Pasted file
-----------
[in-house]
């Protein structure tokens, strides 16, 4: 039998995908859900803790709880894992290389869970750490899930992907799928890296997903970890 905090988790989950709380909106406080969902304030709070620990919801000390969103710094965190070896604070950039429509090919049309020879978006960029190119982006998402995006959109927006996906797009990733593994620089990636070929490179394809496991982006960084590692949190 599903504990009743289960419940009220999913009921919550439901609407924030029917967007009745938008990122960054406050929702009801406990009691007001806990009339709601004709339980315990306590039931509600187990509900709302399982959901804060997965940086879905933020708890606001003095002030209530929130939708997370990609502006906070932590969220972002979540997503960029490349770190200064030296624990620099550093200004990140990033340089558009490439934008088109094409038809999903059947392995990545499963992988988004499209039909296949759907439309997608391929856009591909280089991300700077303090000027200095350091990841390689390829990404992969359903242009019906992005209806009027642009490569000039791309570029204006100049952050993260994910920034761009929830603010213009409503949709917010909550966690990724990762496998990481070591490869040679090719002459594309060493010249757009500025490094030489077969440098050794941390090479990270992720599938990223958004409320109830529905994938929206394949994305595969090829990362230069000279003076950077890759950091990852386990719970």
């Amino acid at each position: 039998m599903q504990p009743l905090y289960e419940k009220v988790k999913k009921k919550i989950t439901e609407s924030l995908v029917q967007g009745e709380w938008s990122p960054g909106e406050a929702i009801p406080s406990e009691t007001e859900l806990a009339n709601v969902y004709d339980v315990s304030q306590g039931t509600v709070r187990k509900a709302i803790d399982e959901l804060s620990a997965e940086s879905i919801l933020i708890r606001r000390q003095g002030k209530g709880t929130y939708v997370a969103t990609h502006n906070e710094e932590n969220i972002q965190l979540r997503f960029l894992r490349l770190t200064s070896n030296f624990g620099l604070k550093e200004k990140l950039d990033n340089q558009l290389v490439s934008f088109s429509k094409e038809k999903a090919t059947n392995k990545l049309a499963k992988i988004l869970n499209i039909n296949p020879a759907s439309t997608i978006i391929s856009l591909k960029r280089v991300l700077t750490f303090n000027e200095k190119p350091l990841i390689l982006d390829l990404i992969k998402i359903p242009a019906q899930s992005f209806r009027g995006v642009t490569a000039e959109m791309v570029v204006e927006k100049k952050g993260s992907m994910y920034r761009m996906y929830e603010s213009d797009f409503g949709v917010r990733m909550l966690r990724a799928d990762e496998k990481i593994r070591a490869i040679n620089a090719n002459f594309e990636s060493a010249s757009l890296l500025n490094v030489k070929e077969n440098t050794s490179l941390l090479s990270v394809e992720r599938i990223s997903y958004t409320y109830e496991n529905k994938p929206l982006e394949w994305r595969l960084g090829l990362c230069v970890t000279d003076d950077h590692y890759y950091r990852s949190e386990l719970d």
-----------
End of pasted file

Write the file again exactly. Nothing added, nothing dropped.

[in-house]
């Protein structure tokens, strides 16, 4: 039998995908859900803790709880894992290389869970750490899930992907799928890296997903970890 905090988790989950709380909106406080969902304030709070620990919801000390969103710094965190070896604070950039429509090919049309020879978006960029190119982006998402995006959109927006996906797009990733593994620089990636070929490179394809496991982006960084590692949190 599903504990009743289960419940009220999913009921919550439901609407924030029917967007009745938008990122960054406050929702009801406990009691007001806990009339709601004709339980315990306590039931509600187990509900709302399982959901804060997965940086879905933020708890606001003095002030209530929130939708997370990609502006906070932590969220972002979540997503960029490349770190200064030296624990620099550093200004990140990033340089558009490439934008088109094409038809999903059947392995990545499963992988988004499209039909296949759907439309997608391929856009591909280089991300700077303090000027200095350091990841390689390829990404992969359903242009019906992005209806009027642009490569000039791309570029204006100049952050993260994910920034761009929830603010213009409503949709917010909550966690990724990762496998990481070591490869040679090719002459594309060493010249757009500025490094030489077969440098050794941390090479990270992720599938990223958004409320109830529905994938929206394949994305595969090829990362230069000279003076950077890759950091990852386990719970």
């Amino acid at each position: 039998m599903q504990p009743l905090y289960e419940k009220v988790k999913k009921k919550i989950t439901e609407s924030l995908v029917q967007g009745e709380w938008s990122p960054g909106e406050a929702i009801p406080s406990e009691t007001e859900l806990a009339n709601v969902y004709d339980v315990s304030q306590g039931t509600v709070r187990k509900a709302i803790d399982e959901l804060s620990a997965e940086s879905i919801l933020i708890r606001r000390q003095g002030k209530g709880t929130y939708v997370a969103t990609h502006n906070e710094e932590n969220i972002q965190l979540r997503f960029l894992r490349l770190t200064s070896n030296f624990g620099l604070k550093e200004k990140l950039d990033n340089q558009l290389v490439s934008f088109s429509k094409e038809k999903a090919t059947n392995k990545l049309a499963k992988i988004l869970n499209i039909n296949p020879a759907s439309t997608i978006i391929s856009l591909k960029r280089v991300l700077t750490f303090n000027e200095k190119p350091l990841i390689l982006d390829l990404i992969k998402i359903p242009a019906q899930s992005f209806r009027g995006v642009t490569a000039e959109m791309v570029v204006e927006k100049k952050g993260s992907m994910y920034r761009m996906y929830e603010s213009d797009f409503g949709v917010r990733m909550l966690r990724a799928d990762e496998k990481i593994r070591a490869i040679n620089a090719n002459f594309e990636s060493a010249s757009l890296l500025n490094v030489k070929e077969n440098t050794s490179l941390l090479s990270v394809e992720r599938i990223s997903y958004t409320y109830e496991n529905k994938p929206l982006e394949w994305r595969l960084g090829l990362c230069v970890t000279d003076d950077h590692y890759y950091r990852s949190e386990l719970d």